Aiming to boost internet service throughout the state, the Vermont House voted Tuesday to provide $150 million and a new government body to pursue better broadband.
The money in H.360 could be harnessed by Vermont’s communications union districts — community owned fiber-optic networks that serve multiple towns — to expand broadband access to areas with lousy or nonexistent service.
The bill was approved 145-1 Tuesday afternoon. The money would come from the federal American Rescue Plan, the latest round of Covid-19 aid from Washington.
The broadband bill is expected to pass on a second vote on Wednesday before heading to the Senate.
The Covid-19 pandemic exposed the frailties of weak broadband coverage, with many people working from home and students struggling to attend school remotely. Expanding internet service became a top priority for lawmakers and Gov. Phil Scott, as officials estimate that 60,000 addresses in the state lack an adequate internet connection.
The legislation prioritized communication union districts over private internet service providers, because past efforts in that direction have failed.
Speaking on the virtual House floor, Rep. Laura Sibilia, I-Dover, said state and federal efforts to steer funding and other resources to private internet providers have fallen short of the goal of bringing broadband to all areas of Vermont.
“Our efforts to connect have been repeatedly frustrated and uncoordinated. The pandemic has driven home just how much that failure to connect is costing Vermonters who need broadband for health care, for education, to connect to jobs and loved ones, and to be able to call for help,” Sibilia said.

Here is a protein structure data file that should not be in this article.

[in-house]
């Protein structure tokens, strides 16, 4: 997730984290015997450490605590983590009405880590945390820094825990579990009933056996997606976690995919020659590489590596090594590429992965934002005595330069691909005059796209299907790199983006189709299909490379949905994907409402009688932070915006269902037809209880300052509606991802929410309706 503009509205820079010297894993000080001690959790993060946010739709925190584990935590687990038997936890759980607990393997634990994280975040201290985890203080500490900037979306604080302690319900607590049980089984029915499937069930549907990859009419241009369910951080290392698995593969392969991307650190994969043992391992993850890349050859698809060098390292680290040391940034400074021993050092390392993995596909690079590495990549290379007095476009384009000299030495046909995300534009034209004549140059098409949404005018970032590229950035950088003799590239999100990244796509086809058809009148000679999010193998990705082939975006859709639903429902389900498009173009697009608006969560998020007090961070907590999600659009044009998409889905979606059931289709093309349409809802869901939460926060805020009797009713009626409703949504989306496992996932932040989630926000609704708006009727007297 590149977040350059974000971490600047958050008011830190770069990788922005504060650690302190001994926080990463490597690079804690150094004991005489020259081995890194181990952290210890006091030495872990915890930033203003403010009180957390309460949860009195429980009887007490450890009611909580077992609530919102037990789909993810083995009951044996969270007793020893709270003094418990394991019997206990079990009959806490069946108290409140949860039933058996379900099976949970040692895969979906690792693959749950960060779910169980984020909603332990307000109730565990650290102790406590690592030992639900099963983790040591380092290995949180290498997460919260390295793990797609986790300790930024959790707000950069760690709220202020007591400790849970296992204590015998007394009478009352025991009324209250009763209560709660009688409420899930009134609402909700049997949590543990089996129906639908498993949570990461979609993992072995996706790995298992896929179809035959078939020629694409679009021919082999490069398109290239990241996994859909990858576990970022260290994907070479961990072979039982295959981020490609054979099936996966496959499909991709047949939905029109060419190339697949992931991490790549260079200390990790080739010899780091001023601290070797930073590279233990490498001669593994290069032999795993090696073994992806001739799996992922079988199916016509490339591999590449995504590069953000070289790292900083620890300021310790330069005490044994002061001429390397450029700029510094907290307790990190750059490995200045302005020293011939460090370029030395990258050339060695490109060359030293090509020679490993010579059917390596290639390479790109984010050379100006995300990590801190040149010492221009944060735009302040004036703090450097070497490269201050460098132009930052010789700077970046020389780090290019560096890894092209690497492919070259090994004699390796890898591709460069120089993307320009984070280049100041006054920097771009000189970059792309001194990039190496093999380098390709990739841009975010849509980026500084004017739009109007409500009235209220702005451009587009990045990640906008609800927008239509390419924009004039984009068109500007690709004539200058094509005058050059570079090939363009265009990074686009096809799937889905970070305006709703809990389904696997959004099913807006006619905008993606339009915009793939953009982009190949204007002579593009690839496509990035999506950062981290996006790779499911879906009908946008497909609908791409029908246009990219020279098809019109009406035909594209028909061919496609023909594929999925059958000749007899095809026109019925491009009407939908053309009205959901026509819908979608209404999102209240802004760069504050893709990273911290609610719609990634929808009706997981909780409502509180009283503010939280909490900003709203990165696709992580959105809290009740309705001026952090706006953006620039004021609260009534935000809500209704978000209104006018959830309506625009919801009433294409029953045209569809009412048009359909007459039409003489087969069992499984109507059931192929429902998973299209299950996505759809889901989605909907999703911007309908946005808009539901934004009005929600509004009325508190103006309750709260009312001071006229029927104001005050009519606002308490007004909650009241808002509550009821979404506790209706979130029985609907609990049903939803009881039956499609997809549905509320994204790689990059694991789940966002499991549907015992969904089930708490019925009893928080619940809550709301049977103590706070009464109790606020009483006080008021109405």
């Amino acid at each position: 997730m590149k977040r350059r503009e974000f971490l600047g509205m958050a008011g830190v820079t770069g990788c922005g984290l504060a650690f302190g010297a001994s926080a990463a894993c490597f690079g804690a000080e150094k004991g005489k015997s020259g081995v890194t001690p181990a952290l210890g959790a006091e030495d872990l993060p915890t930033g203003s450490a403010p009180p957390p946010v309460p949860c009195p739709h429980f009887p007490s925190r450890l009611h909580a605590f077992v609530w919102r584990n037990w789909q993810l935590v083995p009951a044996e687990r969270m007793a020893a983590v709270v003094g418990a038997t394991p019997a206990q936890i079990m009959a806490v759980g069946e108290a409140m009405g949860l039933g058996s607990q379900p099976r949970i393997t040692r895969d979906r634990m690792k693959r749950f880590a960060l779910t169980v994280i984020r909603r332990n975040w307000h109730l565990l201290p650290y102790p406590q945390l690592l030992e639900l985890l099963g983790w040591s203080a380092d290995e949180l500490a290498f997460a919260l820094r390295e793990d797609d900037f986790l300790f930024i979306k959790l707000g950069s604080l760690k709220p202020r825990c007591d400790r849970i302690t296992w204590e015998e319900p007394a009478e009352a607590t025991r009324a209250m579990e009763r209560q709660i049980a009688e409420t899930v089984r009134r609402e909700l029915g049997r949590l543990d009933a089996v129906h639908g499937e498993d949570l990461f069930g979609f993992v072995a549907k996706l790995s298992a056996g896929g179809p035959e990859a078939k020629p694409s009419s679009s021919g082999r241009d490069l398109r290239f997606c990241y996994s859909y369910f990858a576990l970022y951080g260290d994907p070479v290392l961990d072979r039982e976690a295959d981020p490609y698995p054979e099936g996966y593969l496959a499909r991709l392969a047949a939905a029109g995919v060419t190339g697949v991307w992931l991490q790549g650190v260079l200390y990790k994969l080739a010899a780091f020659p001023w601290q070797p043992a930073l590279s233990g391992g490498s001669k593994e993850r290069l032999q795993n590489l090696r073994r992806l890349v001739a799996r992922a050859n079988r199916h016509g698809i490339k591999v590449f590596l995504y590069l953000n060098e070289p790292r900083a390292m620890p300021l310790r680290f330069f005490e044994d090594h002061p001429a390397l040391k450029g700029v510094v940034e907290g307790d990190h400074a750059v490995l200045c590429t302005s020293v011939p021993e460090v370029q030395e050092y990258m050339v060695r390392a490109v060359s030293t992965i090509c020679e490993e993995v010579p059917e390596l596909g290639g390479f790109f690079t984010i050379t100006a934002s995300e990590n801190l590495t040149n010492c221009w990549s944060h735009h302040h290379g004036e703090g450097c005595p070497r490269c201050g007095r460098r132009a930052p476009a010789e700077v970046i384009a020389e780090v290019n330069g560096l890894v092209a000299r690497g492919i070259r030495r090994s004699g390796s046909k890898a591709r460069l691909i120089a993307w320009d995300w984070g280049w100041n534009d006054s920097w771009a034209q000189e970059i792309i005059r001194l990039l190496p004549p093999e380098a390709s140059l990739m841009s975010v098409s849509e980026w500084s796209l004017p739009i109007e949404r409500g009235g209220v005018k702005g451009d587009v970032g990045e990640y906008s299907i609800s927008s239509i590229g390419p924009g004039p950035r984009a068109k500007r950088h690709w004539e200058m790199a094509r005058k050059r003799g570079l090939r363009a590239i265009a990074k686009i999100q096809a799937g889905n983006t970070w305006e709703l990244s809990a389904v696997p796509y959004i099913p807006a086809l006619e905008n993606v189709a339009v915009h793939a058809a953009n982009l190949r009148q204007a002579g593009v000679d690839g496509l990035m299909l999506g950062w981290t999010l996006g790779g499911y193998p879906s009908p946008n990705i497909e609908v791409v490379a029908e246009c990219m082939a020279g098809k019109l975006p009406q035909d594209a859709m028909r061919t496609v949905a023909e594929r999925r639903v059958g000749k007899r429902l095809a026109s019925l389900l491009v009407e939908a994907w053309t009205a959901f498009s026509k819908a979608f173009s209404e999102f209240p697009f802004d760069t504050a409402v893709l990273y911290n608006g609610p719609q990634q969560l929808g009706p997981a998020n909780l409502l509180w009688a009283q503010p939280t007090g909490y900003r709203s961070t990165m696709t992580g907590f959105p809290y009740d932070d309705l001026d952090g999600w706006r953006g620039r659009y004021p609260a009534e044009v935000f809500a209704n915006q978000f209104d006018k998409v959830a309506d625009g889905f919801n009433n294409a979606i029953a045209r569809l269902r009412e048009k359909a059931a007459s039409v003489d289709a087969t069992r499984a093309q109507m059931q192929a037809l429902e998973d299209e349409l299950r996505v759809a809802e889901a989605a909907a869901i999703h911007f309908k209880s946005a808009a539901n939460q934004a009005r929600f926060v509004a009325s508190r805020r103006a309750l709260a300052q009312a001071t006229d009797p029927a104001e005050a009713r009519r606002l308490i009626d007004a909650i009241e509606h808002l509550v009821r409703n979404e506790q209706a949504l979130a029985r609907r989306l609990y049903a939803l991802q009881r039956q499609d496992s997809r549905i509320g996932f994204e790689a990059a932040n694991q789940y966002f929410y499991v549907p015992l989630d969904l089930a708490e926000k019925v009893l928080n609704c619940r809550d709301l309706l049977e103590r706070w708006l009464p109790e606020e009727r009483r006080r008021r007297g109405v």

“We need a paradigm shift in order to build broadband to the last mile in Vermont. This bill intends to provide coordination, to require accountability, to focus on universal service, not just connectivity to the most profitable customers,” Sibilia said.
So far, 200 of Vermont’s 246 municipalities in the state have become part of nine communications union districts, Sibilia said.
Under the legislation, the districts could apply for grants and loans to help them design and build fiber-optic networks.
While private internet companies couldn’t receive direct funding, lawmakers are still encouraging the communication union districts to work with those companies to expand broadband service. Through public-private partnerships, the districts and internet providers can team up to build out and operate fiber networks.
The House broadband bill was buoyed by the federal Covid relief package signed by President Joe Biden this month. Before that legislation was enacted, the broadband legislation included only $32 million in state funding. Once the American Rescue Plan was approved, legislators stripped out the state dollars, and added $150 million from the federal relief bill.
The finances for internet expansion would be handled by the new Vermont Community Broadband Authority, which the legislation would establish. The new authority’s job would be to coordinate, facilitate and accelerate broadband buildout throughout the state.
Rep. Tim Briglin, D-Thetford, chair of the House Energy and Technology Committee, compared the bill to the rural electrification program advanced by President Franklin Delano Roosevelt in the 1930s.
He noted that it wasn’t until 1963 that the last Vermont towns got electricity for the first time.
“We can do better than that with broadband connectivity in Vermont, but it will take accountability, it will take coordination and it will require focus on universal service, not just connectivity to the most profitable customers,” Briglin said on the virtual House floor.
“This can be our rural electrification projects for broadband; this can be a historic step forward for our state,” he said.
Rep. Kristi Morris, D-Springfield, cast the only vote against the broadband bill on Tuesday. He said he supports expanded internet access, but opposes preventing private companies from getting money from H.360.
“By excluding the private internet service provider companies that arguably have installed much of the existing infrastructure and eliminating them from the benefit of this bill, all Vermonters will not be served,” Morris said.
“We want all our remote learners and business employees to have adequate broadband service. Private business is needed to make this happen,” he said.
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